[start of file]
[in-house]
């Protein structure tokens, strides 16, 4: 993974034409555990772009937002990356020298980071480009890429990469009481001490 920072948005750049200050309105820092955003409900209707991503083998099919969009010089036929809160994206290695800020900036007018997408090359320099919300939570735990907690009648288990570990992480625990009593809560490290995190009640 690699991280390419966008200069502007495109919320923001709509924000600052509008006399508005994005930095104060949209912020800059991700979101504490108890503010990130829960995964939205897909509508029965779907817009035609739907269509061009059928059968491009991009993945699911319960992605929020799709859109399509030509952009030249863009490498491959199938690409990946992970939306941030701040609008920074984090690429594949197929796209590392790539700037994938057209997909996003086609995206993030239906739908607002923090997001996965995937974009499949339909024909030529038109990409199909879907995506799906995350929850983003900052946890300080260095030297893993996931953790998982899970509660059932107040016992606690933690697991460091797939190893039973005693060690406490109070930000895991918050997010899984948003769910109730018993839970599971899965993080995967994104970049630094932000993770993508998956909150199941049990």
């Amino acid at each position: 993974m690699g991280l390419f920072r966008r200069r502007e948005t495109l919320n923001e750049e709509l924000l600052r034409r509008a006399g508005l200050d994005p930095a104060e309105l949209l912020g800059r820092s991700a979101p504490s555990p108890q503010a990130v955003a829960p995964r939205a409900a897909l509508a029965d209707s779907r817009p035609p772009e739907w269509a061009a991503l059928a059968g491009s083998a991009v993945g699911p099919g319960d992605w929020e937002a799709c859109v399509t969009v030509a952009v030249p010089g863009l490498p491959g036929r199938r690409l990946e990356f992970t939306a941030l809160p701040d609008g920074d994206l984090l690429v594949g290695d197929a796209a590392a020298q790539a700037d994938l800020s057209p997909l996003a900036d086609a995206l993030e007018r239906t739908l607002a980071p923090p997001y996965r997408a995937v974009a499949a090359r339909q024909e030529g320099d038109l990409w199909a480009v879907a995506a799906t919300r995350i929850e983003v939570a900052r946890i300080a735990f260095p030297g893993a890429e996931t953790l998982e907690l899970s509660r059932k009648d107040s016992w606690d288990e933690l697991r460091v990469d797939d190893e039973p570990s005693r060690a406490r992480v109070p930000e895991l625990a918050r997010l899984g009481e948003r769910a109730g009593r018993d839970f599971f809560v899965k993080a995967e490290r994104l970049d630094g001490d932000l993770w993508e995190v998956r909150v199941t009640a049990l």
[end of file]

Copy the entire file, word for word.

[in-house]
């Protein structure tokens, strides 16, 4: 993974034409555990772009937002990356020298980071480009890429990469009481001490 920072948005750049200050309105820092955003409900209707991503083998099919969009010089036929809160994206290695800020900036007018997408090359320099919300939570735990907690009648288990570990992480625990009593809560490290995190009640 690699991280390419966008200069502007495109919320923001709509924000600052509008006399508005994005930095104060949209912020800059991700979101504490108890503010990130829960995964939205897909509508029965779907817009035609739907269509061009059928059968491009991009993945699911319960992605929020799709859109399509030509952009030249863009490498491959199938690409990946992970939306941030701040609008920074984090690429594949197929796209590392790539700037994938057209997909996003086609995206993030239906739908607002923090997001996965995937974009499949339909024909030529038109990409199909879907995506799906995350929850983003900052946890300080260095030297893993996931953790998982899970509660059932107040016992606690933690697991460091797939190893039973005693060690406490109070930000895991918050997010899984948003769910109730018993839970599971899965993080995967994104970049630094932000993770993508998956909150199941049990």
């Amino acid at each position: 993974m690699g991280l390419f920072r966008r200069r502007e948005t495109l919320n923001e750049e709509l924000l600052r034409r509008a006399g508005l200050d994005p930095a104060e309105l949209l912020g800059r820092s991700a979101p504490s555990p108890q503010a990130v955003a829960p995964r939205a409900a897909l509508a029965d209707s779907r817009p035609p772009e739907w269509a061009a991503l059928a059968g491009s083998a991009v993945g699911p099919g319960d992605w929020e937002a799709c859109v399509t969009v030509a952009v030249p010089g863009l490498p491959g036929r199938r690409l990946e990356f992970t939306a941030l809160p701040d609008g920074d994206l984090l690429v594949g290695d197929a796209a590392a020298q790539a700037d994938l800020s057209p997909l996003a900036d086609a995206l993030e007018r239906t739908l607002a980071p923090p997001y996965r997408a995937v974009a499949a090359r339909q024909e030529g320099d038109l990409w199909a480009v879907a995506a799906t919300r995350i929850e983003v939570a900052r946890i300080a735990f260095p030297g893993a890429e996931t953790l998982e907690l899970s509660r059932k009648d107040s016992w606690d288990e933690l697991r460091v990469d797939d190893e039973p570990s005693r060690a406490r992480v109070p930000e895991l625990a918050r997010l899984g009481e948003r769910a109730g009593r018993d839970f599971f809560v899965k993080a995967e490290r994104l970049d630094g001490d932000l993770w993508e995190v998956r909150v199941t009640a049990l």